If baseball’s postseason was like the NCAA college basketball tournament, it’s highly likely there would not have been a single perfect bracket left in contests by the time the final four was set.
A couple of teams that have advanced to their respective League Championship Series were expected to be there; others were considered surprise winners, “upsetting” their favored opponents.
Hours before the first ALCS game between the Astros and Red Sox gets underway at Minute Maid Park, we took our best shot at ranking the remaining postseason teams, 1-4:
Our No. 1 team was going to be whichever won what turned out to be one of the most compelling postseason series of modern times, and while the Dodgers beat the Giants to advance to the NLCS with the Braves, we can all probably agree we wish this NLDS could have lasted 40 games. Even with the Dodgers moving on and the Giants going home, there may never be a majority consensus on which of these teams, over the long haul, was better. Magical years all around.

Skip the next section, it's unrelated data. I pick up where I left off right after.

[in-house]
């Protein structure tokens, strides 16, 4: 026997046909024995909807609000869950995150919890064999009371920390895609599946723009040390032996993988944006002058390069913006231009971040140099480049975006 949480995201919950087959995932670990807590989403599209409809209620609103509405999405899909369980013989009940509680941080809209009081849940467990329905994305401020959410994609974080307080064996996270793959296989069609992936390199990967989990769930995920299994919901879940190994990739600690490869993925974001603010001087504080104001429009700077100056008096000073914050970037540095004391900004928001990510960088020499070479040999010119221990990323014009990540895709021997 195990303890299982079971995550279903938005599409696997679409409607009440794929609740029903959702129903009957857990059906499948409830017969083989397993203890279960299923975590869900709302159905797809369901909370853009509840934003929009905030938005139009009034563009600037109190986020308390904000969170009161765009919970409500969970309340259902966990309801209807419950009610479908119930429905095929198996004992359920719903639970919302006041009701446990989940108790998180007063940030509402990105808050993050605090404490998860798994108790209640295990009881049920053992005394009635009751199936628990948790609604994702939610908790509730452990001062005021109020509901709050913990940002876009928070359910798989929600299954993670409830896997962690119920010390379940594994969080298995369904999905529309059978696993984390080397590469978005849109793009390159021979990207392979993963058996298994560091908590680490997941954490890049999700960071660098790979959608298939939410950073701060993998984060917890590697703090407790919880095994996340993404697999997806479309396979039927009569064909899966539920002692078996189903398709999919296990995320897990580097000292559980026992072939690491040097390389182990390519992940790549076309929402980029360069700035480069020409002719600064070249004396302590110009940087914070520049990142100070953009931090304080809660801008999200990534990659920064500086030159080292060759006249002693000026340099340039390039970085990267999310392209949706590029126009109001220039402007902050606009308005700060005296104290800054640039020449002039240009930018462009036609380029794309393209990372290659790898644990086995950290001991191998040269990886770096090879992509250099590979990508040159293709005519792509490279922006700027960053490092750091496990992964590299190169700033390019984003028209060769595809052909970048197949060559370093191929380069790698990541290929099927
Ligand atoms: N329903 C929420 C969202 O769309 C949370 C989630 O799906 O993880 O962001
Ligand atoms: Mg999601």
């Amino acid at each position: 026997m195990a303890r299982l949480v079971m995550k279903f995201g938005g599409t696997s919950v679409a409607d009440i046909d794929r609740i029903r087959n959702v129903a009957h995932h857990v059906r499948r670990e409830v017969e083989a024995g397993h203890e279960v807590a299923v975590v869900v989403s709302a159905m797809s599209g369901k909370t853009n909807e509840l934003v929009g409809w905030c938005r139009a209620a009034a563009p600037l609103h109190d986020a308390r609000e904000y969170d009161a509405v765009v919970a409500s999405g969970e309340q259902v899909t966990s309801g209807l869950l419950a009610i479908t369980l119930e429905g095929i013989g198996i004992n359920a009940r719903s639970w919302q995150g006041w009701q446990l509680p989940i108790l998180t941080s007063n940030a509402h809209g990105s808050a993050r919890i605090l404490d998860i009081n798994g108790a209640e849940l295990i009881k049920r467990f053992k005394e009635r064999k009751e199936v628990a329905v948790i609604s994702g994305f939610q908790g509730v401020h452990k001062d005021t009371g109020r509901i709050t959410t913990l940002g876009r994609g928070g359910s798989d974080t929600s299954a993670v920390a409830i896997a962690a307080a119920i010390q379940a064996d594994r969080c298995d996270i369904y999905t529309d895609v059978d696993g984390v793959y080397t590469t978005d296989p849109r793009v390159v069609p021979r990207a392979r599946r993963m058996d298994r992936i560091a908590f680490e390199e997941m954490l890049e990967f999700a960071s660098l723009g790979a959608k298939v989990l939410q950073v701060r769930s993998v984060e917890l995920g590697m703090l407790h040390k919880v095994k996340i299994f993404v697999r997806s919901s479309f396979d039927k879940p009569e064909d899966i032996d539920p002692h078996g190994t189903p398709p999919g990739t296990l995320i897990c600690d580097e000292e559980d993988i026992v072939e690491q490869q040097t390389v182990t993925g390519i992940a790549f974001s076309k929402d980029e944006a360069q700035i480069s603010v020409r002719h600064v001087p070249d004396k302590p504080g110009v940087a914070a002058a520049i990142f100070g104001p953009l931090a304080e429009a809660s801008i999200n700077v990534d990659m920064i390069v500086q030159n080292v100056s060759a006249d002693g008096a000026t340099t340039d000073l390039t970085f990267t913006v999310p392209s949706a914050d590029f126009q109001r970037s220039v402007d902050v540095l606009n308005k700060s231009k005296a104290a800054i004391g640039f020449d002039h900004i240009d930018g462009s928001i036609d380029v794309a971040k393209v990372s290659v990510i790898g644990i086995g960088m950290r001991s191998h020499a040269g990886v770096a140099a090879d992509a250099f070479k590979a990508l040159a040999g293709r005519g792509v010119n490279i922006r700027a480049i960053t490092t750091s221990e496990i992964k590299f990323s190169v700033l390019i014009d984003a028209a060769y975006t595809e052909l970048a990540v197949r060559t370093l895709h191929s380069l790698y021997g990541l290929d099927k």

2. Red Sox
Boston’s wrecking ball of a lineup allowed the Sox to roll to an ALDS win over the heavily-favored Rays, and now we’ll find out how they’ll do against that OTHER scary offensive team, the Astros. This ALCS could be highly entertaining, if not frustrating for pitchers on both sides. The Red Sox slashed .328/.372/.547 with 11 homers and 32 runs scored in five postseason games, including the Wild Card win over the Yankees. Keep an eye on Kiké Hernández, who is 10-for-23 (.435) with three doubles, two homers and six RBIs so far this postseason. Fun fact: he began his career with the Astros in 2014.
Lance McCullers Jr. is not on the ALCS roster due to a forearm issue, and the Astros have an uphill climb ahead of themselves in the ALCS. It’ll be a daunting task getting through the best-of-seven series without a true ace on the pitching staff, and the bullpen is likely going to be stretched even more thin than it was in the ALDS win over the White Sox. If the offense keeps clicking, it’s doable. The Astros exploited even the smallest of weaknesses they detected from Chicago’s pitching, and if they can apply that same pressure vs. the Red Sox, this could be a close, competitive series.
The strength of Atlanta’s starting staff hasn’t exactly been underrated, but perhaps it was underestimated during the NLDS with the Brewers. A trio of Max Fried, Charlie Morton and Ian Anderson may not be of the same ilk as Greg Maddux, Tom Glavine and John Smoltz from two decades ago, but so far, the current three have performed close to that level in the postseason. They’ve combined to allow four runs over 20 1/3 innings, with all of the runs surrendered by Morton.